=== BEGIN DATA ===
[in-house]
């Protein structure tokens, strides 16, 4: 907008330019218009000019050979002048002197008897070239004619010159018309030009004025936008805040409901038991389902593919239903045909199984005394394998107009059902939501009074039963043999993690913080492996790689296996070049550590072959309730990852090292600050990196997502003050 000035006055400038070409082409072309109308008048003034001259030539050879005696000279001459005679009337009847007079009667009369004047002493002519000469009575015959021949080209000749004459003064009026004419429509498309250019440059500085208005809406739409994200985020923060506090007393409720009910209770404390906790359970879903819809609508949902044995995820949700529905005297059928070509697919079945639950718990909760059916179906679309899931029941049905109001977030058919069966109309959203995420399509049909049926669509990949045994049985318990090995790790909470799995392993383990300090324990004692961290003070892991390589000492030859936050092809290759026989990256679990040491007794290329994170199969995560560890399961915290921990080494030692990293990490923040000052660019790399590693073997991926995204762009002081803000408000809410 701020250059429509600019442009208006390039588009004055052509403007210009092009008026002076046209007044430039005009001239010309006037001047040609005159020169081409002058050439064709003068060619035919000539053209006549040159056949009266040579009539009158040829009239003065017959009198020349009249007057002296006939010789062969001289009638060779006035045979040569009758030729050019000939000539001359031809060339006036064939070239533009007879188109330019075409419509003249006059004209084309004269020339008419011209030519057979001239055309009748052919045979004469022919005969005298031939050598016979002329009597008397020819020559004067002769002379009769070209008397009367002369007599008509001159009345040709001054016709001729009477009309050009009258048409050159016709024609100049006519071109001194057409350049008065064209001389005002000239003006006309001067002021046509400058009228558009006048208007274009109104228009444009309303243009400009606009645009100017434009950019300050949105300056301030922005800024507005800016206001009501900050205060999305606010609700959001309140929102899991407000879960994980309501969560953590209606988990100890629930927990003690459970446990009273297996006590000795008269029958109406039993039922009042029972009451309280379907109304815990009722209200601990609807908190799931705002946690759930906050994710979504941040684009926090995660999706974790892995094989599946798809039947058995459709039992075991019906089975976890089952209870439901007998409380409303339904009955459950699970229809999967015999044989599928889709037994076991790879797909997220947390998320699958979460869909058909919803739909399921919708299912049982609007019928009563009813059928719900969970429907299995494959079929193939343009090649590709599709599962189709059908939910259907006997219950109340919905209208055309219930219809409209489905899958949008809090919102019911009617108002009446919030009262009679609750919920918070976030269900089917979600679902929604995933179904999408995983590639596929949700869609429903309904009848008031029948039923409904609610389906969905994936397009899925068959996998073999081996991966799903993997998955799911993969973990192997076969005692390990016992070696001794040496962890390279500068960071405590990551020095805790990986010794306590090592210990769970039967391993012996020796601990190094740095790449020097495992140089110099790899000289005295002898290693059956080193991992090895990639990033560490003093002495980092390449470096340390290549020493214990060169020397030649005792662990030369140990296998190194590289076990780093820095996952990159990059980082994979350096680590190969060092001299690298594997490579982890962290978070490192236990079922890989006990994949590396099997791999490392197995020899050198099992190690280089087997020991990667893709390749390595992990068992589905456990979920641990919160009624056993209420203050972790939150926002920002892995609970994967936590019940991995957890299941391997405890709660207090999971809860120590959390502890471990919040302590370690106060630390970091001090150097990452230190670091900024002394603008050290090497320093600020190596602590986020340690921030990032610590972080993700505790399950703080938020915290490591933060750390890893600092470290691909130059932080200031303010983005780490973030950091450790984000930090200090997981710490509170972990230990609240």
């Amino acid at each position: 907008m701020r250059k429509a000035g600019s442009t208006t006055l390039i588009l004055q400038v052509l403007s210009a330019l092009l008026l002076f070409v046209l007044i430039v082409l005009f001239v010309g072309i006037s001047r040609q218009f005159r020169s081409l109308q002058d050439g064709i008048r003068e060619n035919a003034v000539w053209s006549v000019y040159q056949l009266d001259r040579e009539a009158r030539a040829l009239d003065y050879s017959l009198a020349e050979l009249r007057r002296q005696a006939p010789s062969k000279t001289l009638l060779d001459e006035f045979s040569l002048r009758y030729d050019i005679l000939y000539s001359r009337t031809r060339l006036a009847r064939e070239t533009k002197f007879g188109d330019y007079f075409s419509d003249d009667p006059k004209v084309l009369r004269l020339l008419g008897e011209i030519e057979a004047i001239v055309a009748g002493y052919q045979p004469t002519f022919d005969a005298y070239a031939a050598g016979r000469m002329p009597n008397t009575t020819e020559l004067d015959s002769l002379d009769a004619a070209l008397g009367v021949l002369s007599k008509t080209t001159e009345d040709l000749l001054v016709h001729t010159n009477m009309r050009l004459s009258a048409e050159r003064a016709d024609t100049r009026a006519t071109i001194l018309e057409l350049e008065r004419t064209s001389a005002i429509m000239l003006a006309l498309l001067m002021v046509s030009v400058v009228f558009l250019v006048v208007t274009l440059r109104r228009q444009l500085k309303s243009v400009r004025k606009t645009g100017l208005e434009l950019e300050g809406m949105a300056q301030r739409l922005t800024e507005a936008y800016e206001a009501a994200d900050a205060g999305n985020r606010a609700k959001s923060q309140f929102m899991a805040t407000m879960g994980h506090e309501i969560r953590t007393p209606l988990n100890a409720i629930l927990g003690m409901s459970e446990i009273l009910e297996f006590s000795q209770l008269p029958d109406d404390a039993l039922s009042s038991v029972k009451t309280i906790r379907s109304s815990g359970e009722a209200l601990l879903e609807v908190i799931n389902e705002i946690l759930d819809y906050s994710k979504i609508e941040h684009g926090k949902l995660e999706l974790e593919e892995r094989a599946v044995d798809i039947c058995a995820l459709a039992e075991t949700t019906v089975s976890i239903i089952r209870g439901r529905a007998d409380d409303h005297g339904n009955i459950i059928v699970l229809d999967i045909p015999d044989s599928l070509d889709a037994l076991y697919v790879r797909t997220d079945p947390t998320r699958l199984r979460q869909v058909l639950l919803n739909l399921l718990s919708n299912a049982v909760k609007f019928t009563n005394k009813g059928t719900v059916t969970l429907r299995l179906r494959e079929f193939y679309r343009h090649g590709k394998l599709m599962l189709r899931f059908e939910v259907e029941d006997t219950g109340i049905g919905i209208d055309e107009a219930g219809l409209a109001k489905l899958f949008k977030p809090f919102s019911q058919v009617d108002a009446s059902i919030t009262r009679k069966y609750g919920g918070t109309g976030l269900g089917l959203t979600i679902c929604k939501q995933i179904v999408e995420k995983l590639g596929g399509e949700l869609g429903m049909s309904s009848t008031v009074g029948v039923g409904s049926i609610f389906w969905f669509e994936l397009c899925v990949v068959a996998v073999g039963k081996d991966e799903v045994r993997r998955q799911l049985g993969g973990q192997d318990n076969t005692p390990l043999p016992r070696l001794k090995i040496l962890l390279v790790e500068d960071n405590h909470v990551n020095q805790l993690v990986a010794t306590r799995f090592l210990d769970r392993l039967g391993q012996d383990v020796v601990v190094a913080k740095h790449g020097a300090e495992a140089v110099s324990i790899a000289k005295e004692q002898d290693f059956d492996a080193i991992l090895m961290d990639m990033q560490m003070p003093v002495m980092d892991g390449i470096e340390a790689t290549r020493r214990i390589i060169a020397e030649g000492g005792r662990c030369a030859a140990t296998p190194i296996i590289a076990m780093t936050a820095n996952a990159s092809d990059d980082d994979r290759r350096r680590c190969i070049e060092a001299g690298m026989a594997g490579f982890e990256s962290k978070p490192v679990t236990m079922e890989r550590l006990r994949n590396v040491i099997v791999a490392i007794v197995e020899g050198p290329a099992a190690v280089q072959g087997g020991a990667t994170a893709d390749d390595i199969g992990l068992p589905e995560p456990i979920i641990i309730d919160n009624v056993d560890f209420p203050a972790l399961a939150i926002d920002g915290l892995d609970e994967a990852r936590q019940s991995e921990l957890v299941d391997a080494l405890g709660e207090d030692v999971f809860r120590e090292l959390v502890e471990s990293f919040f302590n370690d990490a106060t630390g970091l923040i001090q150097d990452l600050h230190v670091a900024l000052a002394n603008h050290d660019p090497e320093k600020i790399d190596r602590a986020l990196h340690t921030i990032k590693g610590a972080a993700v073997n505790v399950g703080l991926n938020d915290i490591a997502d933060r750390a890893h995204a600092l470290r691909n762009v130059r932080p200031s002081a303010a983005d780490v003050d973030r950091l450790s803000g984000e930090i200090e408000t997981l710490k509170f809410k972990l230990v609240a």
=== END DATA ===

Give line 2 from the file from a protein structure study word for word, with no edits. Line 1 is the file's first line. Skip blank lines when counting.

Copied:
């Protein structure tokens, strides 16, 4: 907008330019218009000019050979002048002197008897070239004619010159018309030009004025936008805040409901038991389902593919239903045909199984005394394998107009059902939501009074039963043999993690913080492996790689296996070049550590072959309730990852090292600050990196997502003050 000035006055400038070409082409072309109308008048003034001259030539050879005696000279001459005679009337009847007079009667009369004047002493002519000469009575015959021949080209000749004459003064009026004419429509498309250019440059500085208005809406739409994200985020923060506090007393409720009910209770404390906790359970879903819809609508949902044995995820949700529905005297059928070509697919079945639950718990909760059916179906679309899931029941049905109001977030058919069966109309959203995420399509049909049926669509990949045994049985318990090995790790909470799995392993383990300090324990004692961290003070892991390589000492030859936050092809290759026989990256679990040491007794290329994170199969995560560890399961915290921990080494030692990293990490923040000052660019790399590693073997991926995204762009002081803000408000809410 701020250059429509600019442009208006390039588009004055052509403007210009092009008026002076046209007044430039005009001239010309006037001047040609005159020169081409002058050439064709003068060619035919000539053209006549040159056949009266040579009539009158040829009239003065017959009198020349009249007057002296006939010789062969001289009638060779006035045979040569009758030729050019000939000539001359031809060339006036064939070239533009007879188109330019075409419509003249006059004209084309004269020339008419011209030519057979001239055309009748052919045979004469022919005969005298031939050598016979002329009597008397020819020559004067002769002379009769070209008397009367002369007599008509001159009345040709001054016709001729009477009309050009009258048409050159016709024609100049006519071109001194057409350049008065064209001389005002000239003006006309001067002021046509400058009228558009006048208007274009109104228009444009309303243009400009606009645009100017434009950019300050949105300056301030922005800024507005800016206001009501900050205060999305606010609700959001309140929102899991407000879960994980309501969560953590209606988990100890629930927990003690459970446990009273297996006590000795008269029958109406039993039922009042029972009451309280379907109304815990009722209200601990609807908190799931705002946690759930906050994710979504941040684009926090995660999706974790892995094989599946798809039947058995459709039992075991019906089975976890089952209870439901007998409380409303339904009955459950699970229809999967015999044989599928889709037994076991790879797909997220947390998320699958979460869909058909919803739909399921919708299912049982609007019928009563009813059928719900969970429907299995494959079929193939343009090649590709599709599962189709059908939910259907006997219950109340919905209208055309219930219809409209489905899958949008809090919102019911009617108002009446919030009262009679609750919920918070976030269900089917979600679902929604995933179904999408995983590639596929949700869609429903309904009848008031029948039923409904609610389906969905994936397009899925068959996998073999081996991966799903993997998955799911993969973990192997076969005692390990016992070696001794040496962890390279500068960071405590990551020095805790990986010794306590090592210990769970039967391993012996020796601990190094740095790449020097495992140089110099790899000289005295002898290693059956080193991992090895990639990033560490003093002495980092390449470096340390290549020493214990060169020397030649005792662990030369140990296998190194590289076990780093820095996952990159990059980082994979350096680590190969060092001299690298594997490579982890962290978070490192236990079922890989006990994949590396099997791999490392197995020899050198099992190690280089087997020991990667893709390749390595992990068992589905456990979920641990919160009624056993209420203050972790939150926002920002892995609970994967936590019940991995957890299941391997405890709660207090999971809860120590959390502890471990919040302590370690106060630390970091001090150097990452230190670091900024002394603008050290090497320093600020190596602590986020340690921030990032610590972080993700505790399950703080938020915290490591933060750390890893600092470290691909130059932080200031303010983005780490973030950091450790984000930090200090997981710490509170972990230990609240």